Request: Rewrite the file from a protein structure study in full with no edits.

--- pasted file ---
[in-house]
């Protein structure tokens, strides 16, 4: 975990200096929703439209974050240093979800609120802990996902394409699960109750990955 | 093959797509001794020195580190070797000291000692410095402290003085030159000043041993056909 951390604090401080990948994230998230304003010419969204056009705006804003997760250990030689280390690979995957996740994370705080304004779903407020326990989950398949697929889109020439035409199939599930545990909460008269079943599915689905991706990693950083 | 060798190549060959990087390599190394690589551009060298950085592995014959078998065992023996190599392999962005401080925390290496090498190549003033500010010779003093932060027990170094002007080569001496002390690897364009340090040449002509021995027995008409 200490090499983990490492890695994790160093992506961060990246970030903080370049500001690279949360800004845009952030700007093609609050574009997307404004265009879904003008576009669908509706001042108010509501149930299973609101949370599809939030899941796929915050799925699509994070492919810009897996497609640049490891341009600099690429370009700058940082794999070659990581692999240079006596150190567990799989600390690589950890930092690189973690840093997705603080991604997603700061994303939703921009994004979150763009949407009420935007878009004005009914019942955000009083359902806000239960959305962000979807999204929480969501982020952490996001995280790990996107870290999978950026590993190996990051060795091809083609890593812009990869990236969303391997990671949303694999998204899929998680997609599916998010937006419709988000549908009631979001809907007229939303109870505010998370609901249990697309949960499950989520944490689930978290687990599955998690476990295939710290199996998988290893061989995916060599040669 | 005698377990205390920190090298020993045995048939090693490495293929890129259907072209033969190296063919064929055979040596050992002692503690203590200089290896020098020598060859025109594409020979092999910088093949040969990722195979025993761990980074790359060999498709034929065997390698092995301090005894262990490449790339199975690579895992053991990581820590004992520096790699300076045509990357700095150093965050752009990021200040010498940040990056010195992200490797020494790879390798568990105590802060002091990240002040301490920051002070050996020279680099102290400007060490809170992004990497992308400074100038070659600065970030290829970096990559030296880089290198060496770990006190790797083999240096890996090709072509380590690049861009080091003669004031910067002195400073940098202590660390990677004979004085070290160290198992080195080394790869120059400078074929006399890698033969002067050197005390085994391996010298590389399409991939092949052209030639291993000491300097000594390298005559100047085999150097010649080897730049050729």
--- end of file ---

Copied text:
[in-house]
């Protein structure tokens, strides 16, 4: 975990200096929703439209974050240093979800609120802990996902394409699960109750990955 | 093959797509001794020195580190070797000291000692410095402290003085030159000043041993056909 951390604090401080990948994230998230304003010419969204056009705006804003997760250990030689280390690979995957996740994370705080304004779903407020326990989950398949697929889109020439035409199939599930545990909460008269079943599915689905991706990693950083 | 060798190549060959990087390599190394690589551009060298950085592995014959078998065992023996190599392999962005401080925390290496090498190549003033500010010779003093932060027990170094002007080569001496002390690897364009340090040449002509021995027995008409 200490090499983990490492890695994790160093992506961060990246970030903080370049500001690279949360800004845009952030700007093609609050574009997307404004265009879904003008576009669908509706001042108010509501149930299973609101949370599809939030899941796929915050799925699509994070492919810009897996497609640049490891341009600099690429370009700058940082794999070659990581692999240079006596150190567990799989600390690589950890930092690189973690840093997705603080991604997603700061994303939703921009994004979150763009949407009420935007878009004005009914019942955000009083359902806000239960959305962000979807999204929480969501982020952490996001995280790990996107870290999978950026590993190996990051060795091809083609890593812009990869990236969303391997990671949303694999998204899929998680997609599916998010937006419709988000549908009631979001809907007229939303109870505010998370609901249990697309949960499950989520944490689930978290687990599955998690476990295939710290199996998988290893061989995916060599040669 | 005698377990205390920190090298020993045995048939090693490495293929890129259907072209033969190296063919064929055979040596050992002692503690203590200089290896020098020598060859025109594409020979092999910088093949040969990722195979025993761990980074790359060999498709034929065997390698092995301090005894262990490449790339199975690579895992053991990581820590004992520096790699300076045509990357700095150093965050752009990021200040010498940040990056010195992200490797020494790879390798568990105590802060002091990240002040301490920051002070050996020279680099102290400007060490809170992004990497992308400074100038070659600065970030290829970096990559030296880089290198060496770990006190790797083999240096890996090709072509380590690049861009080091003669004031910067002195400073940098202590660390990677004979004085070290160290198992080195080394790869120059400078074929006399890698033969002067050197005390085994391996010298590389399409991939092949052209030639291993000491300097000594390298005559100047085999150097010649080897730049050729």